A few questions, but let me first express our thanks to President Watkins and the team for this presentation. We appreciate the update. Certainly, much progress has been made and much needs to be continued to be done. But on behalf of my colleagues surrounding the table, I want to express our appreciation for the very good work that’s been done thus far, and it continues to be done on a regular basis on the Campus Safety and Security Task Force. The board recognizes that these 30 recommendations have been your top priority over the past few months and we want to emphasize that it is our top priority as well.

There is nothing more important than the safety and the security of students, the staff and the faculty, visitors on this campus that approximates about 80,000 people every day. It’s a big, big task. But there’s been lots said this morning about accountability. Our role as a board is to hold the administration accountable for making certain that the recommendations are implemented and that there’s a sustained focus on doing everything possible to make the campus as safe as it possibly can be.

But with that expression of appreciation, acknowledgment of our accountability jointly, I’d like to turn the time over to my colleagues on the Board of Trustees for any questions that they may have of the president, or Jeff or your team.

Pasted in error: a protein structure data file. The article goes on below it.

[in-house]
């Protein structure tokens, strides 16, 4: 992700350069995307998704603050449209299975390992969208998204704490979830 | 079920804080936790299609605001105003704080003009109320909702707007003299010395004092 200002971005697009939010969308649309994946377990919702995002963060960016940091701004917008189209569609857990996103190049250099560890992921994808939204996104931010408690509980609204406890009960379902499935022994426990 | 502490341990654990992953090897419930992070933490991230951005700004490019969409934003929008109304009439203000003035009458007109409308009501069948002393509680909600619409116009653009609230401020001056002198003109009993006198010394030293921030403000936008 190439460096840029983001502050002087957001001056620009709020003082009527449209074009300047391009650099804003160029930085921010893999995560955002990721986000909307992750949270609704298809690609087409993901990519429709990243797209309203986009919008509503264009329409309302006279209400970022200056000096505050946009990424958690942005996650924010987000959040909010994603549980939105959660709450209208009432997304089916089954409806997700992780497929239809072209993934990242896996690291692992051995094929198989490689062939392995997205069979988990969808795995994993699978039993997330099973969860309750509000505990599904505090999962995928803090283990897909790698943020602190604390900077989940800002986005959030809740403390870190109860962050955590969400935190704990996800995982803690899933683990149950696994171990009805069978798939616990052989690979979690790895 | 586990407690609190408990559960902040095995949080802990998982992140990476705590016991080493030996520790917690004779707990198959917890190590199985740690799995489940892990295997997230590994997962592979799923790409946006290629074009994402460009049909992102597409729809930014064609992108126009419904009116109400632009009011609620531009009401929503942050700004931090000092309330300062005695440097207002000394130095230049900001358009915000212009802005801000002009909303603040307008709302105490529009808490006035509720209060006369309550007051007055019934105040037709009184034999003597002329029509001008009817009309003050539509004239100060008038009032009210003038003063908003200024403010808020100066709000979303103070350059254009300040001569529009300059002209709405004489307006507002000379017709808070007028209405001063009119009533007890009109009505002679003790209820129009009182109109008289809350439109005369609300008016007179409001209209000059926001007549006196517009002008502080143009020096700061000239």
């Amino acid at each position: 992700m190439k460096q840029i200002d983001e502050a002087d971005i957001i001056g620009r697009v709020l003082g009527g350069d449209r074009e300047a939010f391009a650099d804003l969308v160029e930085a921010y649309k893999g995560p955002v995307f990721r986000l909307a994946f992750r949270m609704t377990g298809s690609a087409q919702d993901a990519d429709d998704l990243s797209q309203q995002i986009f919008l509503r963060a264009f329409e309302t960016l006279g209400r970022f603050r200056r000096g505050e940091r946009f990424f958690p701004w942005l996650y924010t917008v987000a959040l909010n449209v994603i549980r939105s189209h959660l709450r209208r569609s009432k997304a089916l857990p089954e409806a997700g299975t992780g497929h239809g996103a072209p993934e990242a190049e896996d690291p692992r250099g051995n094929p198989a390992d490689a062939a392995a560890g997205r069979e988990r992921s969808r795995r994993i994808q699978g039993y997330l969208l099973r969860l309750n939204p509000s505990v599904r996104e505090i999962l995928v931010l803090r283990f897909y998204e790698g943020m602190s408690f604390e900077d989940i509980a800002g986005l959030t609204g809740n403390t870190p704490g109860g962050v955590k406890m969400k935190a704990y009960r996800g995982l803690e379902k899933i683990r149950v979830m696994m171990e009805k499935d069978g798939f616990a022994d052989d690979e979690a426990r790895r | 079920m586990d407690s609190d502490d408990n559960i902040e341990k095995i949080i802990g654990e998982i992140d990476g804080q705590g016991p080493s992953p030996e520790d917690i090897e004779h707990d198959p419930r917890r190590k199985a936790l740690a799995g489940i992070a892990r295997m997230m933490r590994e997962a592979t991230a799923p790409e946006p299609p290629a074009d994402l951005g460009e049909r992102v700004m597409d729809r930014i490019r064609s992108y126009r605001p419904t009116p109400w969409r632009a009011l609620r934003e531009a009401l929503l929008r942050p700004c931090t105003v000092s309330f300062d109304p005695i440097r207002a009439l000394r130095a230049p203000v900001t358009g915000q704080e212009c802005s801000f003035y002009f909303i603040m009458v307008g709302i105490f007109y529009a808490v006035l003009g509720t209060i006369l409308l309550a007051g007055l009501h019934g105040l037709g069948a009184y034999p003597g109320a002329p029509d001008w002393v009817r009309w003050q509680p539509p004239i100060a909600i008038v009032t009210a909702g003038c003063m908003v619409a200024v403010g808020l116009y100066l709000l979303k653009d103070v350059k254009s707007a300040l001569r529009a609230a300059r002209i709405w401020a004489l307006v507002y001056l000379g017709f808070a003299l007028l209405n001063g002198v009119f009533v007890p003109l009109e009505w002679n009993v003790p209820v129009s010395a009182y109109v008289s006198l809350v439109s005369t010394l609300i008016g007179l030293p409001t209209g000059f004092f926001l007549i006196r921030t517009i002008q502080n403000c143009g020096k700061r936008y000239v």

Joe Sargetakis, Trustee 

I’m wondering if you have all the resources needed to implement these recommendations and if not, what are you missing?

Ruth V. Watkins, President 

Thank you Trustee Sargetakis. It’s a great question. Yes, I believe we do have the resources that we need. We have also, I think, the opportunity to reallocate some funding into this area of campus safety as needed. I would also say that our commitment to enhancing and sustaining safety on this campus is very strong and that makes it a priority for us to do so. We believe that we have the resources in order to manage this. I think one concern that is not unique to the University of Utah but really is a national concern, is hiring law enforcement officers. Certainly, we are reaching an age where many law enforcement officers are leaving the field and it is a difficult profession, no question. We are concerned as we recruit that we recruit great people and paying attention to doing so in that national context.

I think I’d also mentioned, and maybe Jeff would expand on this just a bit, that many of the actions we’ve discussed today are about awareness training and education that happened with relatively minimal costs and maybe Jeff could expand on that just a little bit.

Jeff Herring, Chief Human Resources Officer 

Thank you, president. Yes, there’s an opportunity that we have on general awareness on campus. All of the action items were specific in many areas. We acquired our learning management system about a year ago on campus. What that does is allows us to deliver trainings to all students, faculty and staff, working with our partners in Student Affairs, for training about firearms on campus, safety on campus, relationships, awareness and reporting relationships with Behavioral Intervention Team.

All of those efforts, in conjunction with our technology, will be put in place. Many of those that are part of the recommendations, but it will also be a critical part of the ongoing work of the Campus Safety Task Force as well.

Christian Gardner, Trustee

My question is regarding the communication between the various state agencies and other agencies. Maybe can you give some more depth or specific things that we’re doing to increase communication?

Jeff Herring, Chief Human Resources Officer